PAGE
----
For those responsible for procuring and managing fire vehicle fleets, speed, driveability and reliability are paramount concerns. As well as the ability to accelerate, slow and stop rapidly and safely in city traffic, fire engines need to be highly manoeuvrable in tight spaces or on rough terrain. They are required to access many different types of environment at high speed, and, even more than other types of heavy-duty vehicles driven at slower speeds by professional lorry drivers, they need to be easy to operate. At the same time, vehicles are needed that are large and powerful enough to carry fire crews, heavy specialist equipment and large quantities of water or foam. They must also provide a smooth ride, for when crews are wearing bulky items such as masks and oxygen tanks. And they have to be extremely reliable, as breakdowns can cause loss of life. In recent years, manufacturers have generally preferred to specify fully automatic transmissions For all these reasons, fully automatic transmissions are now specified on most European fire vehicles, particularly in Germany, France, Spain and the UK. Compared to manuals, they can offer up to 35% quicker acceleration, with more torque at launch as well as no power interruption during gear changes upwards or downwards, enabling quick deceleration of the vehicle and bringing appliance to a complete stop when combined with an Allison Transmission retarder. That all adds up to faster response times and better manoeuvrability on crowded city streets. Automatics are also far more reliable and durable than manual or automated manual gear boxes, which are prone to wear and tear, particularly on the clutch. A key benefit that most automatics offer is a torque converter, which eliminates the need for a clutch altogether. automatic transmissions Compared to manuals, they [fully automatic transmissions] can offer up to 35% quicker acceleration This was the rationale for the specification of Allison automatic transmissions on London Fire Brigade’s latest Mercedes-Benz Atego and Scania trucks. “The Allison [automatic] transmission was specified partly because of its responsiveness and controllability, and partly because it has proven itself to be such a reliable solution for LFB’s operations,” Neil Corcoran, engineering and technical manager at Babcock International Group, which manages and maintains the LFB fleet, told us." We have seen for ourselves that the Allison has minimal maintenance requirements. And, of course, the dependability of equipment is essential in emergency services.” Allison has a dominant position in the European fire sector, where it has spent decades designing and building fully automatic transmissions that perform at their best in critical situations and offer vital benefits not provided by manual or automated manual transmissions (AMTs). This is particularly true in airport fleets, where vehicle response times are dictated by legislation. London Fire Brigade has a large number of Mercedes-Benz Atego fire trucks, all equipped with Allison transmissions Cleaner fuels In recent years, manufacturers have generally preferred to specify fully automatic transmissions. This continues to be true now when, in common with other commercial vehicle markets, they are looking at alternatives to diesel fuel, such as compressed natural gas (CNG) or liquefied natural gas (LNG), to reduce emissions in the medium to long term, particularly in urban areas. Automatics are far more reliable and durable than manual or automated manual gear boxes, which are prone to wear and tear Automatics tend to be well suited to both compressed and liquefied natural gas engines because the torque interrupts that occur with manual and automated manual transmissions during gear shifts are more volatile and less predictable in the case of spark-ignited CNG and LPG engines. Automatics, by contrast, can provide a smooth transfer of power to the drive wheels and maximum efficiency between engine and transmission, resulting in better performance, manoeuvrability, safety and driver comfort, as well as a significant reduction in noise. In 2019, German fire engine manufacturer Magirus revealed the world's first compressed natural gas (CNG)-powered firefighting vehicle in series production. Part of the company’s 'Innovative Drive Line (iDL)' series, the (H) LF 10 fire engine has an Iveco Eurocargo 4x2 chassis with 420 litres of CNG and a fully automatic Allison transmission. It has a range of up to 300 km or pump operation of up to four hours. Speed and power for forest fire vehicles Automatic gears are also increasingly specified on 4x4 vehicles used to tackle forest fires as they outperform AMTs in extreme conditions. Forest firefighting vehicles need to be able to carry powerful, high-capacity pumps and canons as well as very large quantities of water or other extinguishing media. And they must be able to travel rapidly over large distances and very rough and steep terrain, in extreme heat. AMTs and manual transmissions cannot cope well with these conditions. An example of a newly launched automatic forest firefighting vehicle is the Spanish-made UROVESA K6 IS, which is equipped with the Allison 3000 Series™ transmission. It features a chassis with a maximum gross vehicle weight (GVW) of 16 metric tonnes, excellent traction and extremely robust parts. According to UROVESA's President and CEO Justo Sierra, the automatic transmission, combined with an independent suspension system, affords greater guarantees of safety and efficiency than other vehicles and is in great demand for forest firefighting applications because it can travel at twice the speed of conventional 4x4 trucks. "These transmissions facilitate driving, prevent gear shift errors, enable both hands to be on the wheel at all times and enhance driver ergonomics and safety," explained Sierra. The UROVESA K6 IS forest firefighting vehicle, made in Spain, equipped with a fully automatic transmission. It can travel at twice the speed of conventional 4x4 trucks combating vehicle rollback There are a number of ways in which automatics help reduce accidents and improve driver awareness, comfort and safety, from combating vehicle rollback – a major concern with manual transmissions – to providing superior vehicle control and manoeuvrability at low speeds. Furthermore, because the engine’s responses are so closely related to what the driver asks of it, the vehicle’s start-up progress is more predictable to cyclists and pedestrians who might otherwise misinterpret a slow start as an intention to remain stationary. Electronic features like putting the transmission into neutral when leaving the cab or safety interlocking with body equipment further reduce the risk of accidents. Built to last Fire vehicles tend to be in use for only a few hours each week, with low mileage. Consequently, they can be operational for up to 25 or 30 years. So it's even more important for fleet buyers that they get specifications right, to ensure their vehicles will pass the test of time and provide the performance they need for decades. That's one more reason why so many continue to opt for Allison planetary automatics.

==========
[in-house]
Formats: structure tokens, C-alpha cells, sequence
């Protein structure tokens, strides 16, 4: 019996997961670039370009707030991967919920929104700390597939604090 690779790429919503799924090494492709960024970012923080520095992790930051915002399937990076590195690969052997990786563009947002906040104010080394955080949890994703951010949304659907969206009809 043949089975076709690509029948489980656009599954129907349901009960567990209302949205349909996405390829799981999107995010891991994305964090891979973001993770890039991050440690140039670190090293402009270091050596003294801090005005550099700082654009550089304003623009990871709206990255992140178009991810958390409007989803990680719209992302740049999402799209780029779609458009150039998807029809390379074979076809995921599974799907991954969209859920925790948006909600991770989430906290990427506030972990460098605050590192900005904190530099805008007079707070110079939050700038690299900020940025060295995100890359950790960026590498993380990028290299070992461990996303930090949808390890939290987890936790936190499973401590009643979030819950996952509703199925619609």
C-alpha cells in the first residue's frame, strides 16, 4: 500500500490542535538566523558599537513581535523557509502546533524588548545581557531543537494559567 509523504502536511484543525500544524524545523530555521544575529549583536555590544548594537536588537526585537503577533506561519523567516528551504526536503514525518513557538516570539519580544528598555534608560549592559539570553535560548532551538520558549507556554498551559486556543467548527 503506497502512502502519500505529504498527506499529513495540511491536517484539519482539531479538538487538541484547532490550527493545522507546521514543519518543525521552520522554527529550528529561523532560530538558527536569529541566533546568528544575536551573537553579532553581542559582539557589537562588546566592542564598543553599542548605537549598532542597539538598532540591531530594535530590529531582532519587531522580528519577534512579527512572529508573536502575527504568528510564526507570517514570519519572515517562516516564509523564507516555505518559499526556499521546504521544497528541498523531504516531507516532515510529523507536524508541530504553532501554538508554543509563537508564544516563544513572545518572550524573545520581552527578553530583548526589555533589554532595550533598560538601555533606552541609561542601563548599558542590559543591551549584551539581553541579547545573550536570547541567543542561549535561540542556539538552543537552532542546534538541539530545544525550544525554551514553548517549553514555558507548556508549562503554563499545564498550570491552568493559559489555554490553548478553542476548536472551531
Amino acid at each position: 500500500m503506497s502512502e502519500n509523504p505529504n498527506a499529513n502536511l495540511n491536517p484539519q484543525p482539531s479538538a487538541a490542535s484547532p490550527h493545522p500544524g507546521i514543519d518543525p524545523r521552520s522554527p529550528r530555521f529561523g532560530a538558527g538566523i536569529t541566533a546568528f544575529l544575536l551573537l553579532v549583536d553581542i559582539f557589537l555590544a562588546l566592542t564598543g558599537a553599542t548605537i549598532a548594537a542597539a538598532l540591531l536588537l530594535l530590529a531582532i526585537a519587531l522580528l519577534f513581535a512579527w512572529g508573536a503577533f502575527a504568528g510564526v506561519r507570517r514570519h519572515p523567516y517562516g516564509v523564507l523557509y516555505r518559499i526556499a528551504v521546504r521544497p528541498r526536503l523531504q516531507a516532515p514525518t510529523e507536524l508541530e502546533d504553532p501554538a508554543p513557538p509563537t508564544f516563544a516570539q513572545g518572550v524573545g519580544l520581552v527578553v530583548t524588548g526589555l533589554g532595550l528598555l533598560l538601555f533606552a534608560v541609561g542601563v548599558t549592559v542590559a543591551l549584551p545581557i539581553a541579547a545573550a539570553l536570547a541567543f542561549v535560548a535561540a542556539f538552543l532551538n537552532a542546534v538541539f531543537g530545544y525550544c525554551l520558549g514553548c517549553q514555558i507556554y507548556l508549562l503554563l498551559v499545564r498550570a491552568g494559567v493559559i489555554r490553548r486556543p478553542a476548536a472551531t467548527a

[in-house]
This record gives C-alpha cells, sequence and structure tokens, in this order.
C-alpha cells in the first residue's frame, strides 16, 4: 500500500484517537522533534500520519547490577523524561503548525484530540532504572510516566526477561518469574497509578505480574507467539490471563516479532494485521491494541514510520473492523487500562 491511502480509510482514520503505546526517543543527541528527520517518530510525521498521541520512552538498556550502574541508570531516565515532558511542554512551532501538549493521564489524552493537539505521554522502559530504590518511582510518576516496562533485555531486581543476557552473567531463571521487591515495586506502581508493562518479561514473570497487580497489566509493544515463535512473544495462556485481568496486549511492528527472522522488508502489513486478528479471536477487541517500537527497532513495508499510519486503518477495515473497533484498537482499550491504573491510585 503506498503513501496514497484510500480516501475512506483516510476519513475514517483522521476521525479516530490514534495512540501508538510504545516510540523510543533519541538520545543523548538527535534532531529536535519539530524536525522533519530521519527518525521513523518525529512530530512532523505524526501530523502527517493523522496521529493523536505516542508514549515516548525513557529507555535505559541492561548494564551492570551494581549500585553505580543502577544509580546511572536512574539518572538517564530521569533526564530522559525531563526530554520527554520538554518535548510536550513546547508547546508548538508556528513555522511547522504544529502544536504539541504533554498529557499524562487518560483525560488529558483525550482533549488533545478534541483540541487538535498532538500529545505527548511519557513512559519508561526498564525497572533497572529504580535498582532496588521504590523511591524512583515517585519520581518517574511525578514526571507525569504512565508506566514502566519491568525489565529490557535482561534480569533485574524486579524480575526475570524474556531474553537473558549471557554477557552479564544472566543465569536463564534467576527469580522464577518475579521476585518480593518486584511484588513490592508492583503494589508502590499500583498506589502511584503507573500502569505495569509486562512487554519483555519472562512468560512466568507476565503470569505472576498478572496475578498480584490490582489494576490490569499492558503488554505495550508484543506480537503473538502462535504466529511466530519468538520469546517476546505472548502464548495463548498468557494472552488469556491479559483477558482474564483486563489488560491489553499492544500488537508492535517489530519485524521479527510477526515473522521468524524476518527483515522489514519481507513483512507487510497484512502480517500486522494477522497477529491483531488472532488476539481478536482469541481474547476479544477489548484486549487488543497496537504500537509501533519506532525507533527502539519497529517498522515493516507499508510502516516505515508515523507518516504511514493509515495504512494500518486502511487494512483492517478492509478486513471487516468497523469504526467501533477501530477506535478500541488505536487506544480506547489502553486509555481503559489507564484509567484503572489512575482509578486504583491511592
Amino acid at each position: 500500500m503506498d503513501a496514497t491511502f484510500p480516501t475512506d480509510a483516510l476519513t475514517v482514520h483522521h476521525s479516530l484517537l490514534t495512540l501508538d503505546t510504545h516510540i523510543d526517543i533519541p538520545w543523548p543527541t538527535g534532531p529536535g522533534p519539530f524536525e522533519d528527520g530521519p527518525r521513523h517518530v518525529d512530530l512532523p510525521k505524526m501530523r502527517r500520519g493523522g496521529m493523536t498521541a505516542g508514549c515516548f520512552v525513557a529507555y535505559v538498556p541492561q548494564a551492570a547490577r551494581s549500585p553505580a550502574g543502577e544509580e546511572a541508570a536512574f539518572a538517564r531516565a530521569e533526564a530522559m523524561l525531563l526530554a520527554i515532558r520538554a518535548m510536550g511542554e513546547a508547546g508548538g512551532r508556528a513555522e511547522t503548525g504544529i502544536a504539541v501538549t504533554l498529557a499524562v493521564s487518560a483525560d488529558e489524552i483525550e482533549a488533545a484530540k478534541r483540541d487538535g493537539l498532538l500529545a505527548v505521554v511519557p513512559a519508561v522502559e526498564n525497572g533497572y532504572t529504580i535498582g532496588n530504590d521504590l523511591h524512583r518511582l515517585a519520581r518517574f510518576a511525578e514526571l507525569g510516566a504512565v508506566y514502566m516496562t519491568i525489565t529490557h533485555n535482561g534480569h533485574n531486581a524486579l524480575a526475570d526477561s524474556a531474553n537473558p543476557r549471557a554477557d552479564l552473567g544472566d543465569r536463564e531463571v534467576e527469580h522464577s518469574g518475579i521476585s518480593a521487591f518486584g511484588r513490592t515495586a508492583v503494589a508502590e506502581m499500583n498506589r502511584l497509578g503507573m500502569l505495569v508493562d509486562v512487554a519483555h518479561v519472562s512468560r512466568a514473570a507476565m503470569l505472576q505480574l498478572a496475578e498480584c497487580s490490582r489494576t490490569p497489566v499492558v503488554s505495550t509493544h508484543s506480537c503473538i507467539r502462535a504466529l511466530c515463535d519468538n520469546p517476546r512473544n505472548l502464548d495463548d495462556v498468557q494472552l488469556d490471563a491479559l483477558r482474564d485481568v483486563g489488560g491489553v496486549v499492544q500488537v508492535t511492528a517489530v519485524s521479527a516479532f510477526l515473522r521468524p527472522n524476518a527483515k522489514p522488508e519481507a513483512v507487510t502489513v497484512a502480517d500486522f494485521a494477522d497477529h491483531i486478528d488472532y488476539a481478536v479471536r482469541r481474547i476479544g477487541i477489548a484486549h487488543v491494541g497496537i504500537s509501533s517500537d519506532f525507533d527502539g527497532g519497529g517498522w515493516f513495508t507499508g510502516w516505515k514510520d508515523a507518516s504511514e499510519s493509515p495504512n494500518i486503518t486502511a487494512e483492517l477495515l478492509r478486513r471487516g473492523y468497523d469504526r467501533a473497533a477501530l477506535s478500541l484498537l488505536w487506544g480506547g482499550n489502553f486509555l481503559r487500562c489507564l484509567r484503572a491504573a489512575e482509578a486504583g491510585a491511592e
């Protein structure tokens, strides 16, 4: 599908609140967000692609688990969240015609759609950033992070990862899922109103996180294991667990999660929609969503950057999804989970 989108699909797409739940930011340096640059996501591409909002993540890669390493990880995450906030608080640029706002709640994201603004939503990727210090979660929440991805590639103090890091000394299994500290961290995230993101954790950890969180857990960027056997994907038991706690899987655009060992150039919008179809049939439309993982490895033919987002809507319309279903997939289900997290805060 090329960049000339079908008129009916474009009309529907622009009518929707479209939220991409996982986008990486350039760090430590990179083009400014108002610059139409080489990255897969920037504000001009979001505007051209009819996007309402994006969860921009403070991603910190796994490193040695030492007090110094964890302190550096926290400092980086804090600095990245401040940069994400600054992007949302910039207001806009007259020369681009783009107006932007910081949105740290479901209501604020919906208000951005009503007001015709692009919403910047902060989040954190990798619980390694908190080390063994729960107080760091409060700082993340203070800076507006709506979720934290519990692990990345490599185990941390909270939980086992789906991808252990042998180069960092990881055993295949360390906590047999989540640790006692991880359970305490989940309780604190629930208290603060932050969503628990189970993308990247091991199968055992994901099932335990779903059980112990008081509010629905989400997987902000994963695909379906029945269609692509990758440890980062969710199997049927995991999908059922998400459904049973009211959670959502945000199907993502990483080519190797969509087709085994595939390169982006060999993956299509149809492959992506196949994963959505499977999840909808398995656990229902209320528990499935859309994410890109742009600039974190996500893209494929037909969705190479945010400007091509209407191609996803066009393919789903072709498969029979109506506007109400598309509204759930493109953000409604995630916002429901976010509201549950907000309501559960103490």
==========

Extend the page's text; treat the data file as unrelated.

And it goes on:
Completely modular! This is the quintessence of a customized firefighting vehicle. In the new MT model range unveiled by Rosenbauer International AG, they have become a reality. With its Modular Technology, Rosenbauer manufactures vehicles for municipalities, industry, and airports, precisely in line with the fire departments' tactical needs and their specific requirements. Customizable firefighting vehicles The vehicles are highly customizable. They can be mounted on 2, 3 and 4-axle serial chassis, fitted with variable water/foam tanks up to 20,000 liters and equipped with all Rosenbauer extinguishing systems, including from the compact centrifugal pump, N25 to the high-performance unit, N130, from the around-the-pump foam proportioner, FIXMIX to the industrial direct injection foam proportioning system, HYDROMATIC, from the bumper turret, RM15 to the remote-controlled roof turret, RM130 with compressed air foam system and with the STINGER boom, including piercing tool. All extinguishing technology components perfectly match one another as Rosenbauer develops them in-house All extinguishing technology components perfectly match one another, because Rosenbauer develops and produces them in-house. In addition, powder and CO2 extinguishing systems can be integrated into Rosenbauer systems. No other vehicle concept offers such high variability and flexibility as the new Modular Technology. Modular superstructure The modular superstructure is the hallmark of the MT model. A sub-frame forms the basis as a connection between the chassis and the firefighting body. A 100 mm grid ensures that the body modules can be placed flexibly on the frame. There are four modules available: A crew cab module (Rosenbauer proCAB), which can be individually configured in terms of size, number of seats, and design (LED interior and handle lighting, SCBA holder and entrances) and can be designed either as a stand-alone or docking cab. An equipment compartment module for accommodating technical equipment, which can be manufactured in lengths from 650 to 2,950 millimeter, with or without steps, full-height lockers, and hinged steps. A tank module with extinguishing agent tanks for water and foam (also combined) and volumes from 5,000 to 20,000 liters. A pump compartment module, also of variable size, which is closed by a flap or by a roller shutter and can be implemented optionally with full-height locker flaps or step-on stirrup for the removal of the equipment held in the pump compartment. Extruded aluminum body modules All body modules are made by Rosenbauer and are manufactured from extruded aluminum profiles with aluminum paneling, making the body stiffer and extremely stable. The ‘intelligent’ profiles can also be designed with LED lighting and flexible fastening channels, according to customer requirements for an absolutely individual equipment compartment design. The MT Airport BUFFALO The MT Airport BUFFALO is also mounted on the Zetros chassis from Mercedes-Benz In addition to classic road chassis, the MT Airport BUFFALO is also mounted on the Zetros chassis from Mercedes-Benz, thus creating an extremely versatile and all-terrain ARFF vehicle. It comes equipped with a 6x6 chassis, a 480 horsepower engine (350 kW) with Allison automatic transmission and has a total weight of 29 tons. The extinguishing technology consists of an N35 (up to 3,500 l/min at 10 bar) with integrated around-the-pump foam proportioner, a dry powder unit, a bumper and roof turret, both remote-controlled, as well as fast attacks for water/foam and powder. The vehicle can hold 6,100 liters of water and 750 liters of foam compound on board, offers a pump-and-roll function and is manned by a crew of four. Incidentally, Rosenbauer is the first and so far only manufacturer to have built an ARFF vehicle on the new Zetros chassis. Due to its exceptional off-road qualities, it is also ideally suited for forest fire and industrial vehicles that have to operate on rough terrain. N130 firefighting extinguishing technology Rosenbauer has expanded its pump portfolio upwards, specifically for installation in large tankers and industrial vehicles, and has developed the N130. It delivers up to 13,000 liters/min at 10 bar pressure and a suction lift of three meters and reaches a maximum delivery volume of 20,000 l/min in feed mode at an inlet pressure of 4 bar. The N130 is a single-stage normal pressure pump and is built in light alloy and gunmetal. Propulsion is provided either by a powerful vehicle power take-off or by a split-shaft transmission built into the vehicle power train, which allows the full drive power of the engine to be switched to either the pump or the traction drive. Integrated with HYDROMATIC1200 direct injection system The N130 is ideally combined with the HYDROMATIC1200 direct injection proportioning system, which mixes up to 1,200 l/min of foam compound into the firefighting water and supplies each pressure outlet individually as required. Alternatively, the FOAMATIC E premixing system and optionally, the Rosenbauer H5 high-pressure pump (up to 500 liters/min at 40 bar pressure) can be installed. With MT vehicles, multiple turrets can also be used. The highest discharge quantity can be achieved with the proven RM130. Up to 15,000 l/min of water or water/foam compound mixture can be discharged via the remote-controlled roof turret, with throwing distances of over 130 meters in water operation. The RM130 is also suitable for the use of dry powder. Equipped with a special ChemCore nozzle, this can even be introduced into the water jet. Rosenbauer RBC LCS operating system Operation of the MT is carried out via the new Rosenbauer RBC LCS operating system. This enables all extinguishing systems, electronic body components, and fire-fighting equipment, such as the generators or power generators installed in the vehicle, to be controlled and the operating states to be read out. The logical structure of the Logic Control System and the comprehensible menu navigation with color-coded functions and quick-select keys enable intuitively correct and safe operation. All relevant information is shown on clearly arranged displays, so that every operator can get to grips with it straight away. Intuitive operation and modular OS Like everything else on the MT, the operating system is modular in design and can be configured individually Like everything else on the MT, the operating system is modular in design and can be configured individually. Two different displays are available, both for pump operation at the rear and for the driver's cab for operating vehicle lighting, signaling systems and in-built generators, a large, high-resolution 10-inch display with day/night switching (automatic and manual) and a viewing angle of 85° and a 3.5" display. The control commands are entered on glove-compatible key panels or optionally also via touchscreen. Basic functions of the pump can also be controlled from the driver's cab and all functions can be activated at the push of a button by means of a scene arrival button to secure a vehicle before leaving the cab. Modern design language with striking details The new RBC LCS operating system is not just used in the MT, but in all new Rosenbauer vehicles. This supports a smooth changeover between the different types of emergency vehicles and is particularly advantageous for larger fleets of professional fire departments. The Rosenbauer vehicles now also speak a common design language. In the MT, this is reflected in a clear, function-oriented, and modern design language with striking details, such as the triangular tank bead, the angular wings, the external fuel gage, or the roof gallery with LED strips along the entire length of the vehicle (for scene lighting and optionally with integrated rotating beacon), to name but a few. Just like the body, extinguishing technology, and operation, the exterior design of the MT can also be implemented according to customer requirements. The design combines with the technology to form a modular whole for the moment when firefighting technology should offer exactly the functionalities that matter.